One thing that you notice if you study stories – all stories, in books and films as well as folk tale and myth – is that the protagonists are very rarely just ordinary people. Oh, they may be an everyday person doing everyday things but in one way or another they will always be an outsider of some sort, something makes them different in their own way. The thing that interests me is that we all respond to this positively, we all identify with their difference, their sense of being outside the norm, we all say to ourselves “Yes! That’s like me. I’m different too.” We’re not wrong either. Extensive studies have found that there is no “normal”. Not one of us is actually like everyone else, no one is absolutely average in everything they think, feel, desire or do, and if there is a person who is utterly “normal” in every way that would make them extremely weird indeed!
Even the protagonists who are introduced as very normal, the ones who milk cows every day, cut hay each year, watch geese, sit and weave or run errands, turn out to be special in some way. It may be that they identify a transformed human because of their un-goose like behaviour; they are able to hide amongst the cows because the cows are at ease with them or they are able to run away because of the amazing turn of speed they have developed doing deliveries. One way or another the ordinary becomes extraordinary.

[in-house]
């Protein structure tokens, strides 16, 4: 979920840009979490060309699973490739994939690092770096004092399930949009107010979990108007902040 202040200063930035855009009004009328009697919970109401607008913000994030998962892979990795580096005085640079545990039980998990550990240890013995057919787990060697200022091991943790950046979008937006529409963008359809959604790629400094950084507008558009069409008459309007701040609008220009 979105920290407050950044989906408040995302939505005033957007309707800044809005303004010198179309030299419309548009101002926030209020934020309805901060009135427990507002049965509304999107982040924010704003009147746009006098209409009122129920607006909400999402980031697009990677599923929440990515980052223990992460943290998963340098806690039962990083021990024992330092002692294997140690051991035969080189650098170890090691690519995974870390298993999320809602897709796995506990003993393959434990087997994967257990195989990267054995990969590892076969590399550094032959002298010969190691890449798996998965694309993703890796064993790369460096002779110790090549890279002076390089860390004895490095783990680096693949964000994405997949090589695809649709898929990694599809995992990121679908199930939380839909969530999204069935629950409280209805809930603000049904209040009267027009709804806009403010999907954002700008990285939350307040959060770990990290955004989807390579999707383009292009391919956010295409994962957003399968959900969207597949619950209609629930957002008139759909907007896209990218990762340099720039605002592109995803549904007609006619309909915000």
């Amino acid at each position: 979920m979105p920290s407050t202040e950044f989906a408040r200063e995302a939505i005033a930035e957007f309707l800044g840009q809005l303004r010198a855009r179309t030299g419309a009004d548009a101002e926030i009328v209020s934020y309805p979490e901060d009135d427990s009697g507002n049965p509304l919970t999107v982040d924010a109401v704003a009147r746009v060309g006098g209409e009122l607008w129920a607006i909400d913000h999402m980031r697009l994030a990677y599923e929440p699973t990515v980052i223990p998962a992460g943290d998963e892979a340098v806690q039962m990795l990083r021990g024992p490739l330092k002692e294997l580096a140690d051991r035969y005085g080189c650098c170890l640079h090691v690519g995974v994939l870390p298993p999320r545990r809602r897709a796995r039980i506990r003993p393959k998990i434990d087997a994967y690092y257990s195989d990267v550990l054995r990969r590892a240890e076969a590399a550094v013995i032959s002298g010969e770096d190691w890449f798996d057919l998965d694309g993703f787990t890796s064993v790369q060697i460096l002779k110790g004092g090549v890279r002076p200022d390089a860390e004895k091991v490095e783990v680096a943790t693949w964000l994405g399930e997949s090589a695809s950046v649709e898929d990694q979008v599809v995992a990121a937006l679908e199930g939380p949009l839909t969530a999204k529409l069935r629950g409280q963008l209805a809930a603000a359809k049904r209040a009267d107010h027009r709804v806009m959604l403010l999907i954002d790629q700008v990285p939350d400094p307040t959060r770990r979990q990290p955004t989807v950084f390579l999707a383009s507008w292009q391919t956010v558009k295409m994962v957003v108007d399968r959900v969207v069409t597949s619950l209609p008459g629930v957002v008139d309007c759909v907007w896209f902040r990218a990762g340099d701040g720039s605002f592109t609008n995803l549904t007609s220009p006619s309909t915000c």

There are rules, of course, for those who strike out along the paths less travelled and uncover the true value of their previously mundane skillset. The first is probably the hardest and that is to accept the adventure when it presents itself. For a society made of unique individuals who are happy to cheer on every oddball, weirdo and drifter that Hollywood presents us with, we can be very, very resistant to non-conformity when actual outsiders turn up in the office or walking along ‘our’ street. The would-be heroic type must be open to the unusual; ready to respond when a talking bird or a wise old person crosses their path, and neither pretend it hasn’t happened nor strike out in fear.
Some of the other rules are simple and made much more obvious during the story: The one who achieves the quest is the one who shares their food with the old person at the crossroads or helps the various beleaguered animals they find on their way. They are often given advice that involves perseverance, an exhortation to “keep going no matter what happens”. Less obvious, but equally important is the fact that they must heed that advice or accept the help that is offered by the animals they have helped earlier. This again is something our society struggles with. For some reason we have been trained to believe we should do everything ourselves despite the fact that, just as we all have some skills others lack, we also all find ourselves utterly incapable at some things.
So, here are the folk tale rules for those who wish to discover their everyday superpowers:
1) Be open to the unusual, in people or events.
2) Be kind and share what you have.
3) Follow advice from those with experience.
4) Keep going when it’s difficult.
5) Ask for help if you need it and accept it when it comes.
It’s worth noting that these rules remain remarkably consistent across continents, cultures, religious precedence, and time. It’s almost as if acceptance, kindness and perseverance are the essential ingredients for, not just superheroes, since we all have superpowers even if we don’t know them yet, but for being human.